Eating Disorders

Thanksgiving, Eating Disorder Recovery, and Food Anxiety

Thanksgiving, Eating Disorder Recovery, and Food Anxiety | Libero Magazine
The eating disorder anxiety I felt on Thanksgiving decreased each year. The pie on the table ultimately became a symbol of my growth and recovery.

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Thanksgiving was always one of the hardest holidays for me when I was sick. A whole day focused on food! The food itself was anxiety-inducing, never mind the fact that a substantial meal is served midday, which would totally mess with my rigid meal schedule.

I remember rehearsing over and over in my head how the day would go. I knew exactly what I would eat and when I would eat it. I knew when I would exercise and for exactly how long. I even lobbied my family to eat our meal at my normal dinner time to try to keep some semblance of control.

The changes to my routine made me irritable and less than grateful to be surrounded by people who love me despite my flaws. I couldn’t focus on spending time with the people I love because my mind was clouded with calorie counts and worrying about eating too much. I wanted all the food on the table so bad, but my eating disorder told me I couldn’t have it. I craved my mom’s apple pie, but would inevitably take a bite or two from my husband’s plate then worry I had eaten too much.

The awful paradox of anorexia is that I really did want to eat. Food wasn’t any less tasty. I just believed I wasn’t allowed to have it.

For years, that apple pie was forbidden and scary. As I recovered, I realized that the pie couldn’t hurt me. Eventually, I was well enough to allow myself to eat my own piece instead of stealing bites from my husband. I enjoyed that pie and recognized the achievement in eating it.


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I am a person who needs to learn things for myself. No matter how many times my therapist told me something, I wouldn’t believe her unless I experienced it for myself. I couldn’t believe that the pie was harmless until I ate it. My therapist always talked about the pie victory when I was struggling. She reminded me that I ate the pie and I was okay. That piece of apple pie did not make me gain weight. It was a lesson for many other challenges I was facing. When I wasn’t sure if I could do something, I was reminded that nothing could break me.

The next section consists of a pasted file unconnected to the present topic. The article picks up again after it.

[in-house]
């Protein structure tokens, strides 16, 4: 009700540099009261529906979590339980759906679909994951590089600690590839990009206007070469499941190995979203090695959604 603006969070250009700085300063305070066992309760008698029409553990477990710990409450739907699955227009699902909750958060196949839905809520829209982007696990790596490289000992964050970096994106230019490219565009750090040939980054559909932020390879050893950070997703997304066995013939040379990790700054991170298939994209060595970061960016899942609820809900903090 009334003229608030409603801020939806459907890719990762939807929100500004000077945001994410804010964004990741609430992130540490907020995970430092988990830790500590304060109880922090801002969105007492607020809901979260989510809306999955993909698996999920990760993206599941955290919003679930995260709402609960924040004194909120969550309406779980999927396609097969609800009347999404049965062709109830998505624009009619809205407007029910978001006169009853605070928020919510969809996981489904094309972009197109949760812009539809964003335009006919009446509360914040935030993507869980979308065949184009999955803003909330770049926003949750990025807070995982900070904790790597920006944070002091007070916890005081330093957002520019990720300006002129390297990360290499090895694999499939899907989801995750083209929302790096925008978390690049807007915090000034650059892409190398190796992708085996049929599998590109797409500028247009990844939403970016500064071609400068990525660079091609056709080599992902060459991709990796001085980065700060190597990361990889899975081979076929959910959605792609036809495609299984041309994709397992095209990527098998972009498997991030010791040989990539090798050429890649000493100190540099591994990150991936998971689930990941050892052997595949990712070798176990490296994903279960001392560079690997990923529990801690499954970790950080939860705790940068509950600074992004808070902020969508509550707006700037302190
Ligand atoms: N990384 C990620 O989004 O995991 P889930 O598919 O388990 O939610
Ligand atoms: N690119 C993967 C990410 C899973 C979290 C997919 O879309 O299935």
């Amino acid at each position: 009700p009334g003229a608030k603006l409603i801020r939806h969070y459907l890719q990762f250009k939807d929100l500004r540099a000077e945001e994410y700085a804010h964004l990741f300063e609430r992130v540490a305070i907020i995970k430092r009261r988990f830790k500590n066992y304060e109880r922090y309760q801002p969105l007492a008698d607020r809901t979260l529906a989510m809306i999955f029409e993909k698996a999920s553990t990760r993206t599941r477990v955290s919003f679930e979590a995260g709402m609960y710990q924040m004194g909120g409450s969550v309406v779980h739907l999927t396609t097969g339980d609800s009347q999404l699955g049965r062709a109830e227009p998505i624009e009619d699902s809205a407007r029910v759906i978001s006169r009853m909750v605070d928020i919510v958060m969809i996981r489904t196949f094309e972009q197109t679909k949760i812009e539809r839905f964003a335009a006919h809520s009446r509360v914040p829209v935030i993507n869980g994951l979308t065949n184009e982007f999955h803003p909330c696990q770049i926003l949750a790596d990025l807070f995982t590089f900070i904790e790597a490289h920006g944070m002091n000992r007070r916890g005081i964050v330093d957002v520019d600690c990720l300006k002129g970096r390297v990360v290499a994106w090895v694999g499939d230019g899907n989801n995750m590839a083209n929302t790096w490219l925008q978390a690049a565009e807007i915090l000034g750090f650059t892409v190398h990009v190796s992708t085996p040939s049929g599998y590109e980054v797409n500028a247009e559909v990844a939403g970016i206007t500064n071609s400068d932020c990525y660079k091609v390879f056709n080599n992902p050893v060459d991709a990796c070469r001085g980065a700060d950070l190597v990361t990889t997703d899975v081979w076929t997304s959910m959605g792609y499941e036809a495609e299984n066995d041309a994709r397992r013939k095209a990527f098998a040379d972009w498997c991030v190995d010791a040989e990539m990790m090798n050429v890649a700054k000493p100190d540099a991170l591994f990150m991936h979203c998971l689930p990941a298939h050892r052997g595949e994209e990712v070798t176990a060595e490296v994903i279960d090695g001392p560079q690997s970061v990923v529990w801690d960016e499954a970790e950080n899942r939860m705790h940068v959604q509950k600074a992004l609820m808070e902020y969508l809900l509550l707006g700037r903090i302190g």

Like everything else in life, eating during recovery gets easier with time. Each time I overcame a fear, I learned that I could survive and get stronger.

The anxiety I felt on Thanksgiving decreased each year through my recovery work.

Now, I not only eat a single piece of pie on Thanksgiving, but I bring home leftovers to enjoy the following days. This lesson extends to all foods. I can eat and enjoy foods and nothing bad will happen.

The apple pie on the Thanksgiving table taunted me for years, but it ultimately became a symbol of my growth and recovery.

As I look forward to Thanksgiving this year, I am focused on enjoying the day with the people I love the most in this world. Instead of planning our meal around my rigid eating disordered schedule, we’ll be planning it around the nap schedules of my two sons. I will cook and eat and chat and be a mom on Thanksgiving this year.

I now have time and energy to focus on the important things. My boys are my world and I don’t want to waste a minute thinking or obsessing about my food or body. I won’t worry about eating “too much” and I will certainly be bringing home the leftover apple pie.

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Disclaimer:The views and opinions expressed in this article are those of the author(s) and do not necessarily reflect the official views, beliefs, or opinions of Libero Network Society. In addition, any advice, tips, or recommendations made within this article should only be followed after consultation with a medical professional and/or your recovery team. Libero Network Society holds no liability for any potential harm, danger, or otherwise damage that may be caused by choosing to follow content from this article.

Amy Carey

Amy lives in Massachusetts and is a full-time mom of three and one-year-old boys. She enjoys walking, playing, and reading with her sons. She has recovered from anorexia and obsessive exercise. She mentors other women struggling with eating disorders and hopes to use her story to inspire others.

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